Multi-institutional feasibility study of a fast patient localization method in total marrow irradiation with helical tomotherapy: A global health initiative by the international consortium of total marrow irradiation

Yutaka Takahashi, Stefano Vagge, Stefano Agostinelli, Eunyoung Han, Lukasz Matulewicz, Kai Schubert, Ravishankar Chityala, Vaneerat Ratanatharathorn, Koen Tournel, Jose A. Penagaricano, Sterzing Florian, Marc Andre Mahe, Michael R. Verneris, Daniel J. Weisdorf, Renzo Corvo, Kathryn E. Dusenbery, Guy Storme, Susanta K. Hui

Research output: Contribution to journalArticlepeer-review

9 Scopus citations

Abstract

Purpose: To develop, characterize, and implement a fast patient localization method for total marrow irradiation. Methods and Materials: Topographic images were acquired using megavoltage computed tomography (MVCT) detector data by delivering static orthogonal beams while the couch traversed through the gantry. Geometric and detector response corrections were performed to generate a megavoltage topogram (MVtopo). We also generated kilovoltage topograms (kVtopo) from the projection data of 3-dimensional CT images to reproduce the same geometry as helical tomotherapy. The MVtopo imaging dose and the optimal image acquisition parameters were investigated. A multi-institutional phantom study was performed to verify the image registration uncertainty. Forty-five MVtopo images were acquired and analyzed with in-house image registration software. Results: The smallest jaw size (front and backup jaws of 0) provided the best image contrast and longitudinal resolution. Couch velocity did not affect the image quality or geometric accuracy. The MVtopo dose was less than the MVCT dose. The image registration uncertainty from the multi-institutional study was within 2.8 mm. In patient localization, the differences in calculated couch shift between the registration with MVtopo-kVtopo and MVCT-kVCT images in lateral, cranial - caudal, and vertical directions were 2.2 ± 1.7 mm, 2.6 ± 1.4 mm, and 2.7 ± 1.1 mm, respectively. The imaging time in MVtopo acquisition at the couch speed of 3 cm/s was <1 minute, compared with ≥15 minutes in MVCT for all patients. Conclusion: Whole-body MVtopo imaging could be an effective alternative to time-consuming MVCT for total marrow irradiation patient localization.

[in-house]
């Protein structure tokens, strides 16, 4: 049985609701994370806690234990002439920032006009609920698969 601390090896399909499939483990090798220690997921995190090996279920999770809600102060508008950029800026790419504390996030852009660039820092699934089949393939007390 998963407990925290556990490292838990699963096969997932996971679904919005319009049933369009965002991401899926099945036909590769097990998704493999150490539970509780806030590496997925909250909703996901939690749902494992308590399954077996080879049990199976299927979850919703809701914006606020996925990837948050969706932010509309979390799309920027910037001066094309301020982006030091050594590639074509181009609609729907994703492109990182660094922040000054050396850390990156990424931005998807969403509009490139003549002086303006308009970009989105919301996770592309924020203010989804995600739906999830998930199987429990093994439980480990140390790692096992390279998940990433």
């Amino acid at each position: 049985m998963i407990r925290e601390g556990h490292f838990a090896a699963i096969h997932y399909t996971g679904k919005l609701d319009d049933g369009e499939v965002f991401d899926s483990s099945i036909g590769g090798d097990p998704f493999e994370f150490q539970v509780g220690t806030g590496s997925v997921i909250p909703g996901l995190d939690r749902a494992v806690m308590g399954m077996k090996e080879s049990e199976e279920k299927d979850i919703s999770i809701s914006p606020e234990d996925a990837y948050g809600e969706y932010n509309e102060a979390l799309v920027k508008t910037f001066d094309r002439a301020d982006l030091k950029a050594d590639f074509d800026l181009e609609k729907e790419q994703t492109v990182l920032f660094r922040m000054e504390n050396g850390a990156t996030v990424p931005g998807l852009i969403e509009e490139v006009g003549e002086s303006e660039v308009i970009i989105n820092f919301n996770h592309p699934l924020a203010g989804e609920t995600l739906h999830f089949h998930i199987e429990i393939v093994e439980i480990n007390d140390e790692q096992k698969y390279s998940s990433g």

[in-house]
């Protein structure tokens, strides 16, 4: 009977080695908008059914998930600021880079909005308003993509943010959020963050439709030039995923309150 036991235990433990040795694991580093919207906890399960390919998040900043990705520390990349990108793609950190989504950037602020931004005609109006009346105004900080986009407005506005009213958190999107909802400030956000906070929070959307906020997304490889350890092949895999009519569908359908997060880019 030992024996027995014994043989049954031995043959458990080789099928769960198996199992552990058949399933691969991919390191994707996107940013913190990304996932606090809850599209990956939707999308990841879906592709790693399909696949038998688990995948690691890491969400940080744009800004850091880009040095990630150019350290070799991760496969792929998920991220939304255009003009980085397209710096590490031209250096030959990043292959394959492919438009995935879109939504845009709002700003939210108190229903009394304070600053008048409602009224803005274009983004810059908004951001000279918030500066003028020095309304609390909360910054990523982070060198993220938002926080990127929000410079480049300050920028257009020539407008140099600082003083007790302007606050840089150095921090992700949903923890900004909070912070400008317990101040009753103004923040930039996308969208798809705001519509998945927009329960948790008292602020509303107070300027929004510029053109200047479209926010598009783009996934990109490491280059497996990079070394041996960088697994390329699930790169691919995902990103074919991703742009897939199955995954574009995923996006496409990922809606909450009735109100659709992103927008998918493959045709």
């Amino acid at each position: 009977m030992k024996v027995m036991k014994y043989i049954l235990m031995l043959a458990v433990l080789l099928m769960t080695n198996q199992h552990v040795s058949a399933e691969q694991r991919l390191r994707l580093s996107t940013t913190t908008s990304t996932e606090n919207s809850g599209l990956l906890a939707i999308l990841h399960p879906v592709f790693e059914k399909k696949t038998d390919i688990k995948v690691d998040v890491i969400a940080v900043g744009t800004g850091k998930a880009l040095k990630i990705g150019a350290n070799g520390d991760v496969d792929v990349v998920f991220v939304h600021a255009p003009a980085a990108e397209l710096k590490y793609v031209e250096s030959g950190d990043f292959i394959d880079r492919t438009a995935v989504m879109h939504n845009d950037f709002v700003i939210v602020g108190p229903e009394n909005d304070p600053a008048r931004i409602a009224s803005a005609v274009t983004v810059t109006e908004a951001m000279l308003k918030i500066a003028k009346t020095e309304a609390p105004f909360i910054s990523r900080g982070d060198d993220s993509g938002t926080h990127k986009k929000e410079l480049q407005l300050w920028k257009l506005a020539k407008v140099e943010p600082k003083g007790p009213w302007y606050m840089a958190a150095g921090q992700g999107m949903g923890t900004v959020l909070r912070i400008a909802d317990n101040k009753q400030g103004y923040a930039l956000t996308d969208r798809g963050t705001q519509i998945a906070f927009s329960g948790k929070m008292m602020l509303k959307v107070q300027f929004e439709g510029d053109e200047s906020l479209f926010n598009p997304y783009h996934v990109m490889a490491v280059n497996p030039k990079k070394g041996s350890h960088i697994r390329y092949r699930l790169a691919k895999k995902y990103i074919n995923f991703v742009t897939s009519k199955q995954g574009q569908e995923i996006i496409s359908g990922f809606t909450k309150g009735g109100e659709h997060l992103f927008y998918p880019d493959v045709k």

Original languageEnglish (US)
Pages (from-to)30-38
Number of pages9
JournalInternational Journal of Radiation Oncology Biology Physics
Volume91
Issue number1
DOIs
StatePublished - Jan 1 2015

Bibliographical note

Publisher Copyright:
© 2015 Elsevier Inc.

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